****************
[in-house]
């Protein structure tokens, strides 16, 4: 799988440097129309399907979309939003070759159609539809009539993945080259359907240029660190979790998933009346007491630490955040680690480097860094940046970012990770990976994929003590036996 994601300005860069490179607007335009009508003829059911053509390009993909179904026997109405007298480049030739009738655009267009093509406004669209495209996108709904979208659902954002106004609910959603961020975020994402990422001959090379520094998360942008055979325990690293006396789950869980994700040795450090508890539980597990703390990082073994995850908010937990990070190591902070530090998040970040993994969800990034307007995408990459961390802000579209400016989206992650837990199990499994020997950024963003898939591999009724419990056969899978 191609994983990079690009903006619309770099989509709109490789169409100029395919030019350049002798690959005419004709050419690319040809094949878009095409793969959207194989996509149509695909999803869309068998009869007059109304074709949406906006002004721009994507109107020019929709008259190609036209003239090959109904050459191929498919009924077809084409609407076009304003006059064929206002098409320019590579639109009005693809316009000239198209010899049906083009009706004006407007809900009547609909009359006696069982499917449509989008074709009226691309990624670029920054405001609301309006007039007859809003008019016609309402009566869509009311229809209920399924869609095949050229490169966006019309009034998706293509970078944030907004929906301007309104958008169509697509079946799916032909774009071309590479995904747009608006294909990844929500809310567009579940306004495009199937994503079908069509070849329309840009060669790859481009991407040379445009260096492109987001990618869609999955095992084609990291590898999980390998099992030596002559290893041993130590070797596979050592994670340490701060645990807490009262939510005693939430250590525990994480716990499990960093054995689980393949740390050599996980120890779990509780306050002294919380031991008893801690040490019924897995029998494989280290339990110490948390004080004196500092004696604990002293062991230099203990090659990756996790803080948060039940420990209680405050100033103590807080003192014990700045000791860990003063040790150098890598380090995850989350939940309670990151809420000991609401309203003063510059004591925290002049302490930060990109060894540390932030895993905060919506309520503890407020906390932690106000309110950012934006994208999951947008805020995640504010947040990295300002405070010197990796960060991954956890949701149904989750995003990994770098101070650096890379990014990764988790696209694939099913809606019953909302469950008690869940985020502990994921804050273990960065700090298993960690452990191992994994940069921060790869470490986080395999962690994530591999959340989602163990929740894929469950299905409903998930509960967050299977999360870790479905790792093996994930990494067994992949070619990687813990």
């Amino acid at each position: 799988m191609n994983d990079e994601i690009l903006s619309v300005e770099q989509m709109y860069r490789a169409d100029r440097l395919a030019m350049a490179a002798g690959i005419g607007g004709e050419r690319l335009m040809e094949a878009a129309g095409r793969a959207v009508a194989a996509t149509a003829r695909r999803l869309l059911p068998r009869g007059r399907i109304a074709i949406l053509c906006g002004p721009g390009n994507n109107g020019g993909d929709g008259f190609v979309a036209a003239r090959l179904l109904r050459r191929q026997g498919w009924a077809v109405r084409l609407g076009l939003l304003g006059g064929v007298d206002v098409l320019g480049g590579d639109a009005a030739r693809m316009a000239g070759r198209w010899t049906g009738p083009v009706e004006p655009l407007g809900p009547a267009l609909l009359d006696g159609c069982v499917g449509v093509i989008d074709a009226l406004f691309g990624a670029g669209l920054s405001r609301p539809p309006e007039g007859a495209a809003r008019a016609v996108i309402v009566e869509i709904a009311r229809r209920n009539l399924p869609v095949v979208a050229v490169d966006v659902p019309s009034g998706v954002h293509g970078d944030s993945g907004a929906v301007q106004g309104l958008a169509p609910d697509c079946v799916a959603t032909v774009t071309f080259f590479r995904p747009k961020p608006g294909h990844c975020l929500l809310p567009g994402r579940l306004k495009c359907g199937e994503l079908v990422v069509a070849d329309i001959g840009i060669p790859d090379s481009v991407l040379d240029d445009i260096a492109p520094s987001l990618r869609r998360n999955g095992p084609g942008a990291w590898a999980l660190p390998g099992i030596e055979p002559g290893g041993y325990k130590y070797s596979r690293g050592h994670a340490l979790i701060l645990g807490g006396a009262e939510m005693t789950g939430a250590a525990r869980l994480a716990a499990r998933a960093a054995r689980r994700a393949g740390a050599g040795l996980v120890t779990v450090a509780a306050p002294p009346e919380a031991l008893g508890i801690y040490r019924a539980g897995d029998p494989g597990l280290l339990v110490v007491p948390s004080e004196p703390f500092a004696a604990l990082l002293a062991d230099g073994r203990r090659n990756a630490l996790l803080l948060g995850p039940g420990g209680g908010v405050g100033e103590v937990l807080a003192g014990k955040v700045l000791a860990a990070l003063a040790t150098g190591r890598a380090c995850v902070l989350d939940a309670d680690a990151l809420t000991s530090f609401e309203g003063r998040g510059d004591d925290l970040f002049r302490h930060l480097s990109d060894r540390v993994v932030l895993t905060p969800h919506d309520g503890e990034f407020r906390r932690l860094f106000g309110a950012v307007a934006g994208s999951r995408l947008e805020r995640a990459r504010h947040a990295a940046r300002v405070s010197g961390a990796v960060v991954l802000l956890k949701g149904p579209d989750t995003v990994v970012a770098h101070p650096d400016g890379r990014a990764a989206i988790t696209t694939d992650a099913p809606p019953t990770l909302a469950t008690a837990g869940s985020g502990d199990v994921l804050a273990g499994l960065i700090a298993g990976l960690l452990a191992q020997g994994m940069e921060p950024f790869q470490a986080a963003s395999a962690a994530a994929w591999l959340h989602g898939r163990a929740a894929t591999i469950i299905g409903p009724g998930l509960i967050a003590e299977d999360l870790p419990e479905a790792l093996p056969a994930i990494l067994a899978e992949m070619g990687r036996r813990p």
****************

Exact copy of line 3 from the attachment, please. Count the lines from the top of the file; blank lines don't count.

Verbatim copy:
């Amino acid at each position: 799988m191609n994983d990079e994601i690009l903006s619309v300005e770099q989509m709109y860069r490789a169409d100029r440097l395919a030019m350049a490179a002798g690959i005419g607007g004709e050419r690319l335009m040809e094949a878009a129309g095409r793969a959207v009508a194989a996509t149509a003829r695909r999803l869309l059911p068998r009869g007059r399907i109304a074709i949406l053509c906006g002004p721009g390009n994507n109107g020019g993909d929709g008259f190609v979309a036209a003239r090959l179904l109904r050459r191929q026997g498919w009924a077809v109405r084409l609407g076009l939003l304003g006059g064929v007298d206002v098409l320019g480049g590579d639109a009005a030739r693809m316009a000239g070759r198209w010899t049906g009738p083009v009706e004006p655009l407007g809900p009547a267009l609909l009359d006696g159609c069982v499917g449509v093509i989008d074709a009226l406004f691309g990624a670029g669209l920054s405001r609301p539809p309006e007039g007859a495209a809003r008019a016609v996108i309402v009566e869509i709904a009311r229809r209920n009539l399924p869609v095949v979208a050229v490169d966006v659902p019309s009034g998706v954002h293509g970078d944030s993945g907004a929906v301007q106004g309104l958008a169509p609910d697509c079946v799916a959603t032909v774009t071309f080259f590479r995904p747009k961020p608006g294909h990844c975020l929500l809310p567009g994402r579940l306004k495009c359907g199937e994503l079908v990422v069509a070849d329309i001959g840009i060669p790859d090379s481009v991407l040379d240029d445009i260096a492109p520094s987001l990618r869609r998360n999955g095992p084609g942008a990291w590898a999980l660190p390998g099992i030596e055979p002559g290893g041993y325990k130590y070797s596979r690293g050592h994670a340490l979790i701060l645990g807490g006396a009262e939510m005693t789950g939430a250590a525990r869980l994480a716990a499990r998933a960093a054995r689980r994700a393949g740390a050599g040795l996980v120890t779990v450090a509780a306050p002294p009346e919380a031991l008893g508890i801690y040490r019924a539980g897995d029998p494989g597990l280290l339990v110490v007491p948390s004080e004196p703390f500092a004696a604990l990082l002293a062991d230099g073994r203990r090659n990756a630490l996790l803080l948060g995850p039940g420990g209680g908010v405050g100033e103590v937990l807080a003192g014990k955040v700045l000791a860990a990070l003063a040790t150098g190591r890598a380090c995850v902070l989350d939940a309670d680690a990151l809420t000991s530090f609401e309203g003063r998040g510059d004591d925290l970040f002049r302490h930060l480097s990109d060894r540390v993994v932030l895993t905060p969800h919506d309520g503890e990034f407020r906390r932690l860094f106000g309110a950012v307007a934006g994208s999951r995408l947008e805020r995640a990459r504010h947040a990295a940046r300002v405070s010197g961390a990796v960060v991954l802000l956890k949701g149904p579209d989750t995003v990994v970012a770098h101070p650096d400016g890379r990014a990764a989206i988790t696209t694939d992650a099913p809606p019953t990770l909302a469950t008690a837990g869940s985020g502990d199990v994921l804050a273990g499994l960065i700090a298993g990976l960690l452990a191992q020997g994994m940069e921060p950024f790869q470490a986080a963003s395999a962690a994530a994929w591999l959340h989602g898939r163990a929740a894929t591999i469950i299905g409903p009724g998930l509960i967050a003590e299977d999360l870790p419990e479905a790792l093996p056969a994930i990494l067994a899978e992949m070619g990687r036996r813990p």